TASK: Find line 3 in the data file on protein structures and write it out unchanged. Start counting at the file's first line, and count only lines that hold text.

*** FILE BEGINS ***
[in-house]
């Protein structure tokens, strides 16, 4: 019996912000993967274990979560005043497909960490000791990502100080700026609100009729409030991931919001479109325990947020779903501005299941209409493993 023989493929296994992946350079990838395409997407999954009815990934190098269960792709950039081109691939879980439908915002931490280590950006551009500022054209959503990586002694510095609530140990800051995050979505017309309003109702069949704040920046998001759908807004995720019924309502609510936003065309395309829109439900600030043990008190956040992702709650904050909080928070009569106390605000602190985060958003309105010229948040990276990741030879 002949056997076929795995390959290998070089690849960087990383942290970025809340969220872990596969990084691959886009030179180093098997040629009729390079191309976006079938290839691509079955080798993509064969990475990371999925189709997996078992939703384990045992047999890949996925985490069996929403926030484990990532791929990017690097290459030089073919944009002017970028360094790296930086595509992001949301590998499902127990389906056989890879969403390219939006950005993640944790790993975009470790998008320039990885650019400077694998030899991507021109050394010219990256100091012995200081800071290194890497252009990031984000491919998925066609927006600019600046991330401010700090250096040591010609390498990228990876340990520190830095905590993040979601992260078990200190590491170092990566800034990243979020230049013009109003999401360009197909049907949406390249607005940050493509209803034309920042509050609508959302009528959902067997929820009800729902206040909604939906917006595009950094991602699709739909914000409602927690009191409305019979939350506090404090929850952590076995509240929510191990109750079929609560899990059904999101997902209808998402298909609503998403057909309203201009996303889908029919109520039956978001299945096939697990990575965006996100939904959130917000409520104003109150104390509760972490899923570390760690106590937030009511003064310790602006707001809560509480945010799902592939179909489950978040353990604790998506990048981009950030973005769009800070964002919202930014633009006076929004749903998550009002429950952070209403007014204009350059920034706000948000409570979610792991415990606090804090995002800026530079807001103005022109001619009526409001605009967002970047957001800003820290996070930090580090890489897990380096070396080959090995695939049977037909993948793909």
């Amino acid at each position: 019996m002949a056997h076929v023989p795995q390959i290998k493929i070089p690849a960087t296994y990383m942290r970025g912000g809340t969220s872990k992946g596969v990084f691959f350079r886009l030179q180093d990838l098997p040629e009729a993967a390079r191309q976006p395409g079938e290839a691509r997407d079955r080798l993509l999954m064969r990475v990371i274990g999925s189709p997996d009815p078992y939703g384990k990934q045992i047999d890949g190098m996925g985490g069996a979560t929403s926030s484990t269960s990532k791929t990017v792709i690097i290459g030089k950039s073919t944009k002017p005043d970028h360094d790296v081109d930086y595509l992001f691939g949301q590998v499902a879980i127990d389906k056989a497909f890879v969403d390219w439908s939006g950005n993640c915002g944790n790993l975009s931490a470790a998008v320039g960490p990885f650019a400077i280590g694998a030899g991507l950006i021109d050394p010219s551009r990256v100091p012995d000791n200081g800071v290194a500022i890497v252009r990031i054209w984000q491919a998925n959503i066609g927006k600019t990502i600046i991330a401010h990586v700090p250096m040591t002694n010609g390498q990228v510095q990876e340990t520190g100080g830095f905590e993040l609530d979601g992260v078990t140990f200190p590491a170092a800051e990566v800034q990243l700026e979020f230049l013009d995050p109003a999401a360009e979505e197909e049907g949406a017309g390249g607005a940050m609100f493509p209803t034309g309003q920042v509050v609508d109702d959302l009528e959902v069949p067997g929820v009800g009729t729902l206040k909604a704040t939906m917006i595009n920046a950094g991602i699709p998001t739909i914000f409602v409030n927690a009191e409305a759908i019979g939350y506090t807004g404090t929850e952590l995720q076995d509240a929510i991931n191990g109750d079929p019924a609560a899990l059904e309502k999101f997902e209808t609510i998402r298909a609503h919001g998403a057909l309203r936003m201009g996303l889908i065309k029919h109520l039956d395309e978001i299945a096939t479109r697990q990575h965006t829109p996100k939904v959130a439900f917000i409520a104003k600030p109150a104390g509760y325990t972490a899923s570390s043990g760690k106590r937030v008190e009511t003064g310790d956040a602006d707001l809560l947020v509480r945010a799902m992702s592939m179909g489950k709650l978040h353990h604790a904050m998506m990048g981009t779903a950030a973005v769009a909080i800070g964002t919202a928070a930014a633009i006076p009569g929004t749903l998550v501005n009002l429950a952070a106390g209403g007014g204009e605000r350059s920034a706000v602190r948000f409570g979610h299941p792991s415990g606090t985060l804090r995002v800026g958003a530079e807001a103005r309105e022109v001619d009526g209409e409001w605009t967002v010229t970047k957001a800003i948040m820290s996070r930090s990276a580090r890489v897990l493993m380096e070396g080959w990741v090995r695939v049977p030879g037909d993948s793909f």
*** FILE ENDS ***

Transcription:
């Amino acid at each position: 019996m002949a056997h076929v023989p795995q390959i290998k493929i070089p690849a960087t296994y990383m942290r970025g912000g809340t969220s872990k992946g596969v990084f691959f350079r886009l030179q180093d990838l098997p040629e009729a993967a390079r191309q976006p395409g079938e290839a691509r997407d079955r080798l993509l999954m064969r990475v990371i274990g999925s189709p997996d009815p078992y939703g384990k990934q045992i047999d890949g190098m996925g985490g069996a979560t929403s926030s484990t269960s990532k791929t990017v792709i690097i290459g030089k950039s073919t944009k002017p005043d970028h360094d790296v081109d930086y595509l992001f691939g949301q590998v499902a879980i127990d389906k056989a497909f890879v969403d390219w439908s939006g950005n993640c915002g944790n790993l975009s931490a470790a998008v320039g960490p990885f650019a400077i280590g694998a030899g991507l950006i021109d050394p010219s551009r990256v100091p012995d000791n200081g800071v290194a500022i890497v252009r990031i054209w984000q491919a998925n959503i066609g927006k600019t990502i600046i991330a401010h990586v700090p250096m040591t002694n010609g390498q990228v510095q990876e340990t520190g100080g830095f905590e993040l609530d979601g992260v078990t140990f200190p590491a170092a800051e990566v800034q990243l700026e979020f230049l013009d995050p109003a999401a360009e979505e197909e049907g949406a017309g390249g607005a940050m609100f493509p209803t034309g309003q920042v509050v609508d109702d959302l009528e959902v069949p067997g929820v009800g009729t729902l206040k909604a704040t939906m917006i595009n920046a950094g991602i699709p998001t739909i914000f409602v409030n927690a009191e409305a759908i019979g939350y506090t807004g404090t929850e952590l995720q076995d509240a929510i991931n191990g109750d079929p019924a609560a899990l059904e309502k999101f997902e209808t609510i998402r298909a609503h919001g998403a057909l309203r936003m201009g996303l889908i065309k029919h109520l039956d395309e978001i299945a096939t479109r697990q990575h965006t829109p996100k939904v959130a439900f917000i409520a104003k600030p109150a104390g509760y325990t972490a899923s570390s043990g760690k106590r937030v008190e009511t003064g310790d956040a602006d707001l809560l947020v509480r945010a799902m992702s592939m179909g489950k709650l978040h353990h604790a904050m998506m990048g981009t779903a950030a973005v769009a909080i800070g964002t919202a928070a930014a633009i006076p009569g929004t749903l998550v501005n009002l429950a952070a106390g209403g007014g204009e605000r350059s920034a706000v602190r948000f409570g979610h299941p792991s415990g606090t985060l804090r995002v800026g958003a530079e807001a103005r309105e022109v001619d009526g209409e409001w605009t967002v010229t970047k957001a800003i948040m820290s996070r930090s990276a580090r890489v897990l493993m380096e070396g080959w990741v090995r695939v049977p030879g037909d993948s793909f």